My friend picked avocado, fried eggs and crispy pancetta on toast. Again, every thing was exceptionally good. Ripe fruit, great bread, and intense salty ham.

Lunch items have a similar vibe to these dishes. Don’t go looking for fancy restaurant cooking but if the idea of fine charcuterie, cheeses and salads appeals, you will love Delilah’s. At our working lunch I had a frittata with spicy chorizo and piquillo peppers and a super-fresh green salad, my friend having the salt-beef and morcilla hash, again topped with a poached egg . The only criticism he could think to make that it was almost too good – not quite having the down-and-dirty comfort food quality some will want in a hash. But the powerful flavours of the salt beef and the rich Spanish black pudding made it very tasty.

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We also managed to squeeze in a sideplate of charcuterie – a peppery salami and shavings of speck and serrano, and washed it down with a fine craft beer.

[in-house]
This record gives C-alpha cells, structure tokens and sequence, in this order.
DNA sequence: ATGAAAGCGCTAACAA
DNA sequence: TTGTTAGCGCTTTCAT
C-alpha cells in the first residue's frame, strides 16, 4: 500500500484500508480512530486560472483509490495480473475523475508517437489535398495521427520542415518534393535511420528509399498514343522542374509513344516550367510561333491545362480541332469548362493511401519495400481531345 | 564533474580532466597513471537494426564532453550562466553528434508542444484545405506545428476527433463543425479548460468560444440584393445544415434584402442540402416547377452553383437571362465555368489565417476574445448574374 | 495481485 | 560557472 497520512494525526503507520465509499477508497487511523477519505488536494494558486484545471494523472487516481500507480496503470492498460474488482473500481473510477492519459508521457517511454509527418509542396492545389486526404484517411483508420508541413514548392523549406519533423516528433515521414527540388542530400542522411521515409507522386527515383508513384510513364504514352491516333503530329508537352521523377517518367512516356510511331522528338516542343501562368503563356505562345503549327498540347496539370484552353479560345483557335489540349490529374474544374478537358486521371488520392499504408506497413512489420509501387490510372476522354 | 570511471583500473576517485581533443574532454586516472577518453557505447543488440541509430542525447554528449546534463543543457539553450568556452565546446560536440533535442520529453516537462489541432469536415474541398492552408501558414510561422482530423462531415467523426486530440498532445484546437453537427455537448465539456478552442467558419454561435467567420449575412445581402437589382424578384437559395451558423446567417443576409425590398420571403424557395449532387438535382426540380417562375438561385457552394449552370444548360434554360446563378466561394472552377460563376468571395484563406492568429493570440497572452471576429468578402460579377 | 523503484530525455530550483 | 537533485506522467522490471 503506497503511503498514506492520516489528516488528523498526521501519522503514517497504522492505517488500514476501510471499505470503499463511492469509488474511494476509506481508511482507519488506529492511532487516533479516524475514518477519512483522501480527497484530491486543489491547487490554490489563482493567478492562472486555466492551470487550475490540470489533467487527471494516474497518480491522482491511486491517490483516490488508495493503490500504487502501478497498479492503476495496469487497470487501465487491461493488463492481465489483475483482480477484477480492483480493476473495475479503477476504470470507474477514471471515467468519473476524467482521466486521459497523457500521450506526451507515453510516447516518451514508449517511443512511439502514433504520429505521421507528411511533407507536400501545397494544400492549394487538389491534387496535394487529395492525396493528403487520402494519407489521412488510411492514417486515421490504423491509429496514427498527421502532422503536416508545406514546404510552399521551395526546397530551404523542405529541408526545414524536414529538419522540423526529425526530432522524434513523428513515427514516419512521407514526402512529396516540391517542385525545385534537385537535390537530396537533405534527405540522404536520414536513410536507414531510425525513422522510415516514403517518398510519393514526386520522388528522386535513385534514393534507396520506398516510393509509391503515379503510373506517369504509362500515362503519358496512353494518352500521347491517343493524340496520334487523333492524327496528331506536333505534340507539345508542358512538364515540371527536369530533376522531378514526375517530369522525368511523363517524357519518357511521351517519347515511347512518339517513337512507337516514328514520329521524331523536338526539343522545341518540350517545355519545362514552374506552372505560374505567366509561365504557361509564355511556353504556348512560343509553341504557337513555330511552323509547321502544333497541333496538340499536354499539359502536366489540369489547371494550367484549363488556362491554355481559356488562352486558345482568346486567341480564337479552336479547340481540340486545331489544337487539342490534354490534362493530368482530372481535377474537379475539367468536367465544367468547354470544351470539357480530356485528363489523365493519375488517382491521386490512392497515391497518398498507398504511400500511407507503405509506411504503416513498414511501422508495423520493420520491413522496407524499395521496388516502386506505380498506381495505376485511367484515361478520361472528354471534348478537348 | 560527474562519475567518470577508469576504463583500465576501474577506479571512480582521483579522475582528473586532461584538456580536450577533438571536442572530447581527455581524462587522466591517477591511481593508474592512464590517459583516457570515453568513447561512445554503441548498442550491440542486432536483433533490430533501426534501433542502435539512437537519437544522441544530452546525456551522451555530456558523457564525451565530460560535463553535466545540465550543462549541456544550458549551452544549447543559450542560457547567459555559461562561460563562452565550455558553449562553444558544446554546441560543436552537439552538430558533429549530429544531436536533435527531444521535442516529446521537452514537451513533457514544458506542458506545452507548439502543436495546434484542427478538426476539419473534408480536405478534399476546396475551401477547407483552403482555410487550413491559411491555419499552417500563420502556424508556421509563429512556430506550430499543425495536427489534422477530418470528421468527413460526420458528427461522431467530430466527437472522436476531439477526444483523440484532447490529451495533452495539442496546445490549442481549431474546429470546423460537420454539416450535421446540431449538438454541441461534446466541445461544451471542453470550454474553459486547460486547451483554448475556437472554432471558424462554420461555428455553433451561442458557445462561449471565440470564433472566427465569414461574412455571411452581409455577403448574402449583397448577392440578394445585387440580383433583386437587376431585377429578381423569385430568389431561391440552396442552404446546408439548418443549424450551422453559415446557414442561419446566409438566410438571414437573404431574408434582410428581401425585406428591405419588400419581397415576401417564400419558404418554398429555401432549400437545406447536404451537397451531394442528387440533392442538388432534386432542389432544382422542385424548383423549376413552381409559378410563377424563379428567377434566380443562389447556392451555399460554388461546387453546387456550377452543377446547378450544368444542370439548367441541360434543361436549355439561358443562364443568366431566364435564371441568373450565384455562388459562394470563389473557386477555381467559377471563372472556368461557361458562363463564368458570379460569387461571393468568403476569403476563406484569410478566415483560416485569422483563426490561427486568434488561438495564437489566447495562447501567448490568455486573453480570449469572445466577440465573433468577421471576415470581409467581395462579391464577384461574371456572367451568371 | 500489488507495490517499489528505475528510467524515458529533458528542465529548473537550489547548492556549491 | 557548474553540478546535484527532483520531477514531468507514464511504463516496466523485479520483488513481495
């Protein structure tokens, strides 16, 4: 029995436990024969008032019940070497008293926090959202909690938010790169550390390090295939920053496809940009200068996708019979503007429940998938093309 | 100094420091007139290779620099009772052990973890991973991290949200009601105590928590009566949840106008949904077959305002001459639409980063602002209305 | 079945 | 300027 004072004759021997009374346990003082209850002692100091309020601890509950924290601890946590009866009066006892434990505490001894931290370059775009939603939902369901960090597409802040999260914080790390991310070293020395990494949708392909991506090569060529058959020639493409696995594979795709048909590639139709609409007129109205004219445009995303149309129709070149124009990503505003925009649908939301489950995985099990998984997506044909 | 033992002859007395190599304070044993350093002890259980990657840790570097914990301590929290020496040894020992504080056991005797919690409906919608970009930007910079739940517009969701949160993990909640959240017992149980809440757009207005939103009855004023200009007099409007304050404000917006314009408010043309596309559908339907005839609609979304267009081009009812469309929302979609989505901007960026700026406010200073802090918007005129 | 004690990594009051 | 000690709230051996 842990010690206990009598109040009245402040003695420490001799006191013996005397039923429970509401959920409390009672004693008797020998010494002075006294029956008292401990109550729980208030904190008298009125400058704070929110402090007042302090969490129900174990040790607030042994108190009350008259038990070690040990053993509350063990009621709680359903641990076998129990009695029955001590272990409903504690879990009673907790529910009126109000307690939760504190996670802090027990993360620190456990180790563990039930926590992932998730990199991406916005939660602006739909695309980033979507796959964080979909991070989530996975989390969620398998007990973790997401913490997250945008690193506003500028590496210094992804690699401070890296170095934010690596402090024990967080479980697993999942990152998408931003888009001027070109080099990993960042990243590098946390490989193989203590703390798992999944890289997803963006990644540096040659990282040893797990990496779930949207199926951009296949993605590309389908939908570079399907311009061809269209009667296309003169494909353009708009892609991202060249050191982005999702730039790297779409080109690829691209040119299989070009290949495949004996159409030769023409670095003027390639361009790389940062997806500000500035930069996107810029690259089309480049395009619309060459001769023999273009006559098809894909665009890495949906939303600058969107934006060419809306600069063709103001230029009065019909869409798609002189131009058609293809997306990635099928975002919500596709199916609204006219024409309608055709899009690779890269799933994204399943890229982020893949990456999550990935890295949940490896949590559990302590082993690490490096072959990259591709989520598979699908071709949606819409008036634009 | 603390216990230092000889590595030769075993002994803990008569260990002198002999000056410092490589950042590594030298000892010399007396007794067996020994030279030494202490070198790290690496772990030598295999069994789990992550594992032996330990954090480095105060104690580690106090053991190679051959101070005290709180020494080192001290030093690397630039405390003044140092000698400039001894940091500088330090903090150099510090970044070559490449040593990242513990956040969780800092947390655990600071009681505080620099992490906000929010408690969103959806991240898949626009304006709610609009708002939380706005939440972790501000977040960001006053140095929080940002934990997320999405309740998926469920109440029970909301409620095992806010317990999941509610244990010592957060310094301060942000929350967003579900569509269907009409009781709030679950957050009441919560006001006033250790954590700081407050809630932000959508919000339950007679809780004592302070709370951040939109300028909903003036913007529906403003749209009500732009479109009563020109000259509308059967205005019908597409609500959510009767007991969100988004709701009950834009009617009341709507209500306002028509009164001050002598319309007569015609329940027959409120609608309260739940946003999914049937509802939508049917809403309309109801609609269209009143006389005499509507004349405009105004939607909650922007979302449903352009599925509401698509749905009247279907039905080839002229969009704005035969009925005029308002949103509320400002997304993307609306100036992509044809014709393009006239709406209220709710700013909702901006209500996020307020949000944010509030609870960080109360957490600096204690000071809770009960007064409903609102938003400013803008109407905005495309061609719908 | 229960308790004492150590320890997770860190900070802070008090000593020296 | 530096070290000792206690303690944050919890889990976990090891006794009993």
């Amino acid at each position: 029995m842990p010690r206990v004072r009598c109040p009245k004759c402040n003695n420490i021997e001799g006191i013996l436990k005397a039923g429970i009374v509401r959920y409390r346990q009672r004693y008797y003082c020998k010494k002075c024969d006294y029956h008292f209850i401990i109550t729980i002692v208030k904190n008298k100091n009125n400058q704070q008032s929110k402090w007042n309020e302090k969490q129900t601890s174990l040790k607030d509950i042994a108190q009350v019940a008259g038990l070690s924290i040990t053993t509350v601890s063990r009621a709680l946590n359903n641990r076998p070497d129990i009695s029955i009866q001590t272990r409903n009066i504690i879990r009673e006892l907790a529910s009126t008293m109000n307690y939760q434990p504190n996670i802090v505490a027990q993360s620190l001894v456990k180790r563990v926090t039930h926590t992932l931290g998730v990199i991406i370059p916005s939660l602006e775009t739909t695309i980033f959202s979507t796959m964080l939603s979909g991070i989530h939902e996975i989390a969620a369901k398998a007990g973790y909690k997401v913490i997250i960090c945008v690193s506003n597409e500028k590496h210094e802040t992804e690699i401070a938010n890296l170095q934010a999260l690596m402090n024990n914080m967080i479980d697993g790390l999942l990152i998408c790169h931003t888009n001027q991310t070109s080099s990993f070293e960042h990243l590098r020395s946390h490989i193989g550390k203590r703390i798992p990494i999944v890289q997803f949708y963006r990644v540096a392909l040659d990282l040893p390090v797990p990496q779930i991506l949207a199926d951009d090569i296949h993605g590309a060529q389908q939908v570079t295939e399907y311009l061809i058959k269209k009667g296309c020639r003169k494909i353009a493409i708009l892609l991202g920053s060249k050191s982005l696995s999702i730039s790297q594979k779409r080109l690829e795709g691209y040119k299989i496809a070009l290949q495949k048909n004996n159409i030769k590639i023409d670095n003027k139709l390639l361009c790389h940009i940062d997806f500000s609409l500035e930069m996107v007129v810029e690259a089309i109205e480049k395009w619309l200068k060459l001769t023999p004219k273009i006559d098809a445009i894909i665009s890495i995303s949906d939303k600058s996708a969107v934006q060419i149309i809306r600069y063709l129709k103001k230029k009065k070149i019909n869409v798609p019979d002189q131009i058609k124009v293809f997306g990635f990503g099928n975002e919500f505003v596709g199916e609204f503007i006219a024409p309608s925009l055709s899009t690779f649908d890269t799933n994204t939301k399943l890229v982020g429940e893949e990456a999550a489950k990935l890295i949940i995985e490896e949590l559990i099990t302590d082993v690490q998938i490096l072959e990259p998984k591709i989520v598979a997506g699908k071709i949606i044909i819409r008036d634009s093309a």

The deli section at Delilah’s is going to fill-up a lot of Leicestershire pantries and fridges, and their cafe offering will provide the perfect venue for some top-notch breakfast and lunches. A real boost for the city centre.

A significant event  for Leicester’s food culture today  with the opening of Delilah’s  at 4 St Martin’s.

Delis have tended to struggle in Leicester.  The Deli on the Square in St Martin’s and Deli Flavour in Silver Arcade  do a decent job, particularly with superior sarnies,  but Delilah’s is a big step forward. It’s opened a month or so later than planned, not that surprising when you look at the complex but beautiful job done at converting the former Allied Irish Bank. There’s a shopfloor, café/bar area and mezzanine dining under a stunning glazed atrium and the whole place has an almost “temple of food” feel about it.